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November 02, 1919 - Image 2

Resource type:
The Michigan Daily, 1919-11-02

Disclaimer: Computer generated plain text may have errors. Read more about this.

i cient '

scarcely tenal


he Univer-

is ; exclusively entitled to the use for
Isatches credited to it or not otherwise
the local news published therein.
:e at Ann Arbor, Michigan, as second
or mail, $3.50.
ess building, Maynard street.
Editorial, 2414.
exceed 300 words, if signed, the sig-
ppear in print, but as an evidence of
will be published in The Daily at the
left at or mailed to Th> Daily office.
ill ,receive no consideration. No man.
less the writer. incloses postage.
eessarily endorse the sentiments ex-
...r.... 6.. .Managing Editor
ne 2414 or 1oi6
. .Business Manager
ne 9 6o or 2738 .Mnae
... . News Editor
City Editor
.Sports FEditor
. --Women's Editor
...............Telegraph Editor
Charles R. Osius, Jr.
... Advertising Manager.
.~Issue Manager
.c................ .. . . i c e M anager
........... .blication Manager
.............. Circulation Manager
.................Subscription Manager
.Music Editor
............... Literary Editor
............. ....Exchange Editor
................ Campaign Editor
'as II. Adams Brewster Campbell
;e Brophy John I. Dakin


Ralph DuBois
Robert C. Angell
H. Hardy Heth

and that brings up the question of reward.
Some men do work along certain lines for the
simple reason that they enjoy doing it; .they would
rather sacrifice other things than fail to achieve
in the activity that is virtually a part of them. No
ulterior motive governs their work, no vision of
something notorious for the future. To this class
of men a promisory note on "something in your
senior year" must look worse than funny. They feel
a certain potentiality and eagerness to do the thing
well now, and they simply and .naturally glory in
doing that thing. This is the most precious group
of men, and it is these that should be rewarded.
Other men get reward in lines that they choose-
society, study, etc. ' The man devoted to a campus
activity should be likewise recognized, and the
sooner done, the better.
In answer to the objection of the president of the
Student council that the juniors and seniors on the
campus would receive no recognition for campus
work done, we might answer by sayiag that the
'sophomore year is the formative year-and the
year in which the sophomore must start work on
the campus if he is to do the real work for the Uni-
Regarding his objection that "there would be no
end of buttons in evidence," we would say that
this very objection is one of., the trongest points
in its favor-that the 'buttons should be much in
evidence in order that the sophomores who are not
doing campus work will be all the more conspic-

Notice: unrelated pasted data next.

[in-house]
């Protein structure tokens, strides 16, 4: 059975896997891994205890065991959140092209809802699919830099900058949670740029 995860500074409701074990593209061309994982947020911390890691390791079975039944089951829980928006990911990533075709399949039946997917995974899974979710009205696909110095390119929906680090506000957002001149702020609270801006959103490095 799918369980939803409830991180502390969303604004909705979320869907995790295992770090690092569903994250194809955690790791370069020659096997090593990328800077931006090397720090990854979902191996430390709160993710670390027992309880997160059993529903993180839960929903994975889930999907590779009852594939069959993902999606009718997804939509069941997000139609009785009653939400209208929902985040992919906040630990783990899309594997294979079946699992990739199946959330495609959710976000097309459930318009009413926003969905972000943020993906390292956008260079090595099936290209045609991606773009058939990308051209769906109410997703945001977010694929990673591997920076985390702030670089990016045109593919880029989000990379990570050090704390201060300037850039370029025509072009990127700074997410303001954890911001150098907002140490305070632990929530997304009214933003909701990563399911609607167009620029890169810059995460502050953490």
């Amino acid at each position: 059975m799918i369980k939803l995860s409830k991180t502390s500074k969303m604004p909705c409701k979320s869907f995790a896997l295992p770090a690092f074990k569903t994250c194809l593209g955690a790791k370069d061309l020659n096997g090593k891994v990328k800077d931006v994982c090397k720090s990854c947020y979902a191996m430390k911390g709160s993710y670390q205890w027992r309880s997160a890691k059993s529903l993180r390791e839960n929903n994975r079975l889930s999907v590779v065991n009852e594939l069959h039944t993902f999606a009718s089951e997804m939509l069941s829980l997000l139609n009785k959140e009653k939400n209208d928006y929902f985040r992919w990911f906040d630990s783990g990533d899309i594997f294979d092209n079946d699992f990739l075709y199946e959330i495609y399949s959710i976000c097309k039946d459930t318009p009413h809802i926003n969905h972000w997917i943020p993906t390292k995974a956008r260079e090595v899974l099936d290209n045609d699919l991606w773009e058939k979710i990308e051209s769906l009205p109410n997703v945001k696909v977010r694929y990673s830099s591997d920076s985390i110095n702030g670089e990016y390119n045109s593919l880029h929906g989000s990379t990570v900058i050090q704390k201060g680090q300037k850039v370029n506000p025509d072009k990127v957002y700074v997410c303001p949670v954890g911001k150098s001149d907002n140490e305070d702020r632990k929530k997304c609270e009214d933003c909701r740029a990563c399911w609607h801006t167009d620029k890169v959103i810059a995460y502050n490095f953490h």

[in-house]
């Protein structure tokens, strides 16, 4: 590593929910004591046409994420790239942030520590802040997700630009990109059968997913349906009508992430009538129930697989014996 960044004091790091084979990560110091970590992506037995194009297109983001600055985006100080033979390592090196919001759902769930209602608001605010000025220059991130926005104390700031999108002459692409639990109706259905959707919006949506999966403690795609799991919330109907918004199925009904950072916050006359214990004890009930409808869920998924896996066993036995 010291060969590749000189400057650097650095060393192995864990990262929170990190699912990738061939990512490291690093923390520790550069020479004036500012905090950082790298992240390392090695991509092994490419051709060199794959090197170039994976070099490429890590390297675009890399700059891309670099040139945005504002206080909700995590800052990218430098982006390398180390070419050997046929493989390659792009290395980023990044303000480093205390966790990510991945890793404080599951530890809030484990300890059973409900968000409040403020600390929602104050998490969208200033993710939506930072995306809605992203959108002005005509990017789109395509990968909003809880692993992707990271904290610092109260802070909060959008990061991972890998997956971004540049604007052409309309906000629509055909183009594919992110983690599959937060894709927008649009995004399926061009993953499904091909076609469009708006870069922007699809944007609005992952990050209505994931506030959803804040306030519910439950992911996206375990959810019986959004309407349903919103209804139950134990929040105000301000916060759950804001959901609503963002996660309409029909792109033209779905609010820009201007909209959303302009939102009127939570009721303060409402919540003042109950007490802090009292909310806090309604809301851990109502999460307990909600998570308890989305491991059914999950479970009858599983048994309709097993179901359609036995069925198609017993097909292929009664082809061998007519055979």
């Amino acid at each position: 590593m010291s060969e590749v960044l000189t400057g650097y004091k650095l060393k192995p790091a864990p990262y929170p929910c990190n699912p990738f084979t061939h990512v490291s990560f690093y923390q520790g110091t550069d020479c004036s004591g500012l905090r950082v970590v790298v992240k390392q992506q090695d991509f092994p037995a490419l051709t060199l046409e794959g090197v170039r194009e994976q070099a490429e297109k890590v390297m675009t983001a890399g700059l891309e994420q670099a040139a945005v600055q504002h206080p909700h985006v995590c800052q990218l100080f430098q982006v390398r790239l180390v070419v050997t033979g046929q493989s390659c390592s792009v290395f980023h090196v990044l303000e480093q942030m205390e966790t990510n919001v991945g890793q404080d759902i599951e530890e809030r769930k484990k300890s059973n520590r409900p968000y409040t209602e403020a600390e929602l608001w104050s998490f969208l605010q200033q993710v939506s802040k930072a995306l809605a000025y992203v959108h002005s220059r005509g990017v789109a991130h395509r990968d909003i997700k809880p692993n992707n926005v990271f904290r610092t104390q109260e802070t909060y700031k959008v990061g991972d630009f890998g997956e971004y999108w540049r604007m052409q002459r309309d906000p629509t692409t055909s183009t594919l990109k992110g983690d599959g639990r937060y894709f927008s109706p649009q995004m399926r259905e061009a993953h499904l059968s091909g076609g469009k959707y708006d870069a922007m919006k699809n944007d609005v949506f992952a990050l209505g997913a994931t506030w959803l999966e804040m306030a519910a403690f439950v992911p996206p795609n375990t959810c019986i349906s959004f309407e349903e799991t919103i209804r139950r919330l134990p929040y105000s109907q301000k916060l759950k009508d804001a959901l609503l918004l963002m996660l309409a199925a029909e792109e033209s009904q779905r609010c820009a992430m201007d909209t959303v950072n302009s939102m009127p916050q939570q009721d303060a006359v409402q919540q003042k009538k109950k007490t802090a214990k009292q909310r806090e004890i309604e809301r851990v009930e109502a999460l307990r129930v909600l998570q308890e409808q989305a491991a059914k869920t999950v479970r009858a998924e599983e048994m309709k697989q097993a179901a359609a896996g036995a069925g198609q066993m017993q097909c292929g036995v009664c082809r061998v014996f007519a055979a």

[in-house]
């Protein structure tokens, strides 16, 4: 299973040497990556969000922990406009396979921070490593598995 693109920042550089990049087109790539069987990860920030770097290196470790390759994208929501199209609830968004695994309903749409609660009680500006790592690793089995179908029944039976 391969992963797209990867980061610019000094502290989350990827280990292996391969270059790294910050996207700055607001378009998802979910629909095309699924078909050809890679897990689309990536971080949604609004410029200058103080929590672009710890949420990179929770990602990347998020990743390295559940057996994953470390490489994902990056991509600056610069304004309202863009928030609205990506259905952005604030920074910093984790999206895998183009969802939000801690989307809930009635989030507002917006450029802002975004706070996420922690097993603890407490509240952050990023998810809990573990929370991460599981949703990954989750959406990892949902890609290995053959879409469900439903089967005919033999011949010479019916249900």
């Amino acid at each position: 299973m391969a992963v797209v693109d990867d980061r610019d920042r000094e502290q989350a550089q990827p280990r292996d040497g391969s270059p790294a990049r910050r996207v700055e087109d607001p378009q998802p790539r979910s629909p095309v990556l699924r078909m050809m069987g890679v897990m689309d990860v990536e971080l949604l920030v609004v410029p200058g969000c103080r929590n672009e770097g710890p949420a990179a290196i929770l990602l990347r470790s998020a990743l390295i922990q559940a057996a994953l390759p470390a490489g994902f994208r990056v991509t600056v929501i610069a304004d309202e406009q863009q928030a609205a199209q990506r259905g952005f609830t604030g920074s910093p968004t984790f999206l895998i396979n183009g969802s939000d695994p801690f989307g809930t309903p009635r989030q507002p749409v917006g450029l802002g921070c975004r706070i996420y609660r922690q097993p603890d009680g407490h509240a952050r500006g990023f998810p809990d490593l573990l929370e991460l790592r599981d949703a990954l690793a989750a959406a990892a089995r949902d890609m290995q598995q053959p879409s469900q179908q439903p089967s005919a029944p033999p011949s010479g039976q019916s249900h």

Each organization would pay for its own but-
tons. The head of each activity would be respon-
sible for the students working under him to secure
the buttons.
Michigan migh do well td consider the system
Has it ever occurred to you what a Varsity game
would be like without Michigan's Varsity band?
While it is hardly a case of "not missing the
water until the well runs dry," it ip true that a
great many of us are inclined to take the triumphant
march of the Band up and down Ferry field playing
'The Victors" at each game as a matter of course,
as merely another of the. accompaniments of college
life. But what more vital elenient in 'a victory is
there than the strains of "The Yellow and the.
Blue," "The Victors," and ."Varsity?"
Imagine, then, the games away from home.
Gaies in a foreign territory with a reduee num-'
ber of supporters and-no band. To supply the
last item, the Varsity band is going to Chicago with
the team next Saturday. This will mean a decided
step towards a victory, but to enable this step, the
Band must have financial support.
For this purpose, the annual 'Band Bounce has.
been arranged for Tuesday evening. k What prom-
ises to be one of the greatest programs on record
together with the worthy bject of the affair, should
make further exhortation unnecessary to pack Hill
auditorium to the roof."
Michigan students, especially those who wil be'
unable to cheer the team in person next Satur-
day, will welcome this chance to contribute towards
a victory and, at 'the same time, tp show their gen-
uine appreciation of one of the greatest Varsity
bands Michigan has eer known.
Help send the Band to Chicago!


D. P. Joyce
Robt. Somerville
:Arthur L. Glazer

(Oct. 26, t9i9)
Between Detroit, Ann Arbor and Jackson
(EasteAI Standard Time)
Detroit Limited and Express Cars-6:to a.
in., and hourly to 9:1o p. M.
Jackson Limited and Express Cars-8:48
a. in., and every hour to 9:48 p. m. (Ex-
presses make local stops west of Ann Arbor.)
Local Cars East Bound-6:oS a. in., 9:05'a.
rn. and every two hours to 9:o p. n., to:so
,. m. To Ypsilanti only, ii: p. im., '1:Io
a. n . and to Saline, change at psilanti.
.Local Cars 'West Bond-7:48 a. tn. and
2:20 a. In.
516 E. William St.:
Mittenthals Dancing school, Armory
is the place to learn to dance quickly,
gracefully and correctly. -Don't wait
-Join now.' Special price, ladies $6.00.
Term-8 lessons or c'an take half term,
or single' esson.=Adv.
Patronize our advertisers.

"Health First"


Orens s Service

tttlttttitlt 11|utnttt |1ttttttttltlununi 11111 nnntun llu l itttitlull nl nntnll lllnl ll
Cymnasiu'm Suits=
Shirt--Pants-shoes and Supporter all for

VEMBER 2, 1919.